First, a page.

In my review of the Honda Civic Hybrid, I mentioned that my fuel economy was nearly 10 mpg lower than the EPA estimates, and wondered if it had to do with the cold temperatures that week. Could freezing temps have an effect on the batteries or the electric motor? Or was I imagining things?
I checked in with my informal panel of experts, the Oregon Electric Vehicle Association, whose members drive hybrids, plug-in hybrids, and EVs. According to these road-tested experts, I wasn’t imagining things, but I didn’t have the whole story.
First of all, Oregon adds ethanol to the gasoline in winter, which reduces fuel economy by about 4%, which I had forgotten about. Second, the snow and gravel would increase friction, which would lower the mpgs. Hybrids also lose energy heating up the whole engine and keeping it warm. Hybrid drivers can combat the drop in mpgs by turning off the defrost and heat while idling to get the gasoline engine to shut off as it does in more pleasant weather.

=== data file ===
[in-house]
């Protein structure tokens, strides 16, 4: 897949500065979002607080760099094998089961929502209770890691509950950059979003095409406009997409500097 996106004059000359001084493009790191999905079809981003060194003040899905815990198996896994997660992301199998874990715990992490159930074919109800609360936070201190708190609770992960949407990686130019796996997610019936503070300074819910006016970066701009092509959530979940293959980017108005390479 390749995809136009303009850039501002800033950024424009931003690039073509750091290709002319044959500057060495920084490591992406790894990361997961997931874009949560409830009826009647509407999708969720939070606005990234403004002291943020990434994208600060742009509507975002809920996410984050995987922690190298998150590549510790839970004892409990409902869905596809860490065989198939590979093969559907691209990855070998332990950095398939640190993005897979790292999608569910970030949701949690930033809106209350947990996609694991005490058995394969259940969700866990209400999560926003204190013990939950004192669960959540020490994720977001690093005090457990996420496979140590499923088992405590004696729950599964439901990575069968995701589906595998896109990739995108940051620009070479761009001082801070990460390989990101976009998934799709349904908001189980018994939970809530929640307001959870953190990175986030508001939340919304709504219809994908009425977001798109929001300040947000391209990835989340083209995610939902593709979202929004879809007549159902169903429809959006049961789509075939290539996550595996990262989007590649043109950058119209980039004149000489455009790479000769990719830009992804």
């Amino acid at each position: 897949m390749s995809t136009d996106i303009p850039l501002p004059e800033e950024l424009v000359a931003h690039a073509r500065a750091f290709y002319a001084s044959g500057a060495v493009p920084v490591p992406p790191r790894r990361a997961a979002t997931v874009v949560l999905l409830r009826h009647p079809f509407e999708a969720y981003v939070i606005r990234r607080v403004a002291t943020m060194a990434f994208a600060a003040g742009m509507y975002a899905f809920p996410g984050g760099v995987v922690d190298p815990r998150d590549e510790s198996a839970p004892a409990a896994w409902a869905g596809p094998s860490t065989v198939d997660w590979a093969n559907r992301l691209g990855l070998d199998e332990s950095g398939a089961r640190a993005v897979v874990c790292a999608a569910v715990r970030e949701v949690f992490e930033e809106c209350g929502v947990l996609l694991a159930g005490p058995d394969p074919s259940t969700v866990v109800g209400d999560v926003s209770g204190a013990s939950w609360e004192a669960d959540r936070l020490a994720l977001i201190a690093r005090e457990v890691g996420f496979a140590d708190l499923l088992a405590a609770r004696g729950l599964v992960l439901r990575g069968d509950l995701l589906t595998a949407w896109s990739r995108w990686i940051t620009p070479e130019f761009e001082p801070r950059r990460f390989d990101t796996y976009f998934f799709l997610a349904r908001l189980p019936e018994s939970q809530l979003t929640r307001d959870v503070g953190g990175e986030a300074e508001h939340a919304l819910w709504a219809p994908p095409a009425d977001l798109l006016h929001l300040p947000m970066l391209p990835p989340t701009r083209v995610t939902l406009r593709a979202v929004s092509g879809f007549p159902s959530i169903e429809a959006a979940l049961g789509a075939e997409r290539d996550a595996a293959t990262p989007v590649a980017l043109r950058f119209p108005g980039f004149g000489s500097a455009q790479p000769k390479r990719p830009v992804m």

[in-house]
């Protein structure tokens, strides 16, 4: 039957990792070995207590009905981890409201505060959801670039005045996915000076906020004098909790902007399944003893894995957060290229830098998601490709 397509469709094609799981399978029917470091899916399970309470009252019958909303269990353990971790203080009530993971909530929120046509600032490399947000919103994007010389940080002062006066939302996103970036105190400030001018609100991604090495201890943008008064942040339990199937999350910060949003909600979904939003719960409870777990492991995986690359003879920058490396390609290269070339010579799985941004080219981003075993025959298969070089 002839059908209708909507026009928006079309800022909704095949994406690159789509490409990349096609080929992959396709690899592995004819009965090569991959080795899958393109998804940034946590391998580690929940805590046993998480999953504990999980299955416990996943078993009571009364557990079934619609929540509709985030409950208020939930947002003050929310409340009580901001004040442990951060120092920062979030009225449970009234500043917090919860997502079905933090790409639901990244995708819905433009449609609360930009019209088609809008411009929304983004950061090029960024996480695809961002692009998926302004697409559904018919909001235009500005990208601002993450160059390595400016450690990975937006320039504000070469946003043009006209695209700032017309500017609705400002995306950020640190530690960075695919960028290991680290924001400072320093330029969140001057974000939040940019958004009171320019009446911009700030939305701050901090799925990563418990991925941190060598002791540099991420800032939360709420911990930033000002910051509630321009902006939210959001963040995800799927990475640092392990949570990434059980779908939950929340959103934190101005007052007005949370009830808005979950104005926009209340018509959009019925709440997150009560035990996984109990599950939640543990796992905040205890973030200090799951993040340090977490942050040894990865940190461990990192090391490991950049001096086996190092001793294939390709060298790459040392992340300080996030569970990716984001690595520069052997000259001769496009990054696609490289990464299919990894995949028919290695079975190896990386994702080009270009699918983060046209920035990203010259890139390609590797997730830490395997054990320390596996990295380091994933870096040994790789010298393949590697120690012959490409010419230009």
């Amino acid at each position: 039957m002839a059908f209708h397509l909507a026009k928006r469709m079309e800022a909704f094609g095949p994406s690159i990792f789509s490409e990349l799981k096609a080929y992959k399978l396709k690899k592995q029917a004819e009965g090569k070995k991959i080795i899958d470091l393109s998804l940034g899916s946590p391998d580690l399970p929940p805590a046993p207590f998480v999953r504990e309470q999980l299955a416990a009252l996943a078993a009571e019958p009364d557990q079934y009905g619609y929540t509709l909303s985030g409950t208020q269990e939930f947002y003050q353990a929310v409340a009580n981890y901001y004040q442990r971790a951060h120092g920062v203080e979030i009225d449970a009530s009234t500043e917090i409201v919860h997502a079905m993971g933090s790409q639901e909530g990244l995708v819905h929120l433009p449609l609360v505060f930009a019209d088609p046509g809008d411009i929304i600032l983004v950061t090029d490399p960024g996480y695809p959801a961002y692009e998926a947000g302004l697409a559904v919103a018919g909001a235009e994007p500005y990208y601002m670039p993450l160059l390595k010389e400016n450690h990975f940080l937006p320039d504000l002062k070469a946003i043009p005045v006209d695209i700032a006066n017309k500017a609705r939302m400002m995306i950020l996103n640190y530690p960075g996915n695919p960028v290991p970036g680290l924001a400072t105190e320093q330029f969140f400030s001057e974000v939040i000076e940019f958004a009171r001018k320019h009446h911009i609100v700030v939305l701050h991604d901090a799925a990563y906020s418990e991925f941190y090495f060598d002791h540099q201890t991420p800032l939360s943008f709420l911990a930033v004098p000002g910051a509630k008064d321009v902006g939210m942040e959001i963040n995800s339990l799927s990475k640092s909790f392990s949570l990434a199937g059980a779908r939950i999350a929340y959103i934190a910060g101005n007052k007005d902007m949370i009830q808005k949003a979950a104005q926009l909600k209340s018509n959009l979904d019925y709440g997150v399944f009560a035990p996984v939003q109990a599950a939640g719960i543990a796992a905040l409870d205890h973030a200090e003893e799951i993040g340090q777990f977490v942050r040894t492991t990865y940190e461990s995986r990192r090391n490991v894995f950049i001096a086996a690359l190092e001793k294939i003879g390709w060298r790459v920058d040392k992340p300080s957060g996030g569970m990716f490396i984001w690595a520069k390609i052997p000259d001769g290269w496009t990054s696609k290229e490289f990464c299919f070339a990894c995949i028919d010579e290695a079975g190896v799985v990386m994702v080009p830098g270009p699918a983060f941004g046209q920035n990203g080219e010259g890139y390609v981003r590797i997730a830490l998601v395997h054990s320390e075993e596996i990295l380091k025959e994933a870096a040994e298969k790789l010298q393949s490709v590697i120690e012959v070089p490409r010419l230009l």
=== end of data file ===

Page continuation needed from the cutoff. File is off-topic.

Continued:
Several OEVA members also mentioned that everyone, hybrid and conventional car drivers alike, have been driving more carefully in the snow and ice. The techniques we use to avoid sliding into parked cars are the same ones that save gas overall and extend the range of electric vehicles:
- Start very slowly
- Take your foot off the gas far from the stop sign
- Keep a huge gap between your front bumper and the next car’s rear bumper
One final word of caution: Hybrids are usually fitted with low-rolling-resistance tires to maximize the mpgs. These are pretty awful in winter weather, so if you’ve got a hybrid and live in an area that sees a fair amount of fluffy white stuff, it’s probably worth it to invest in a set of snow tires.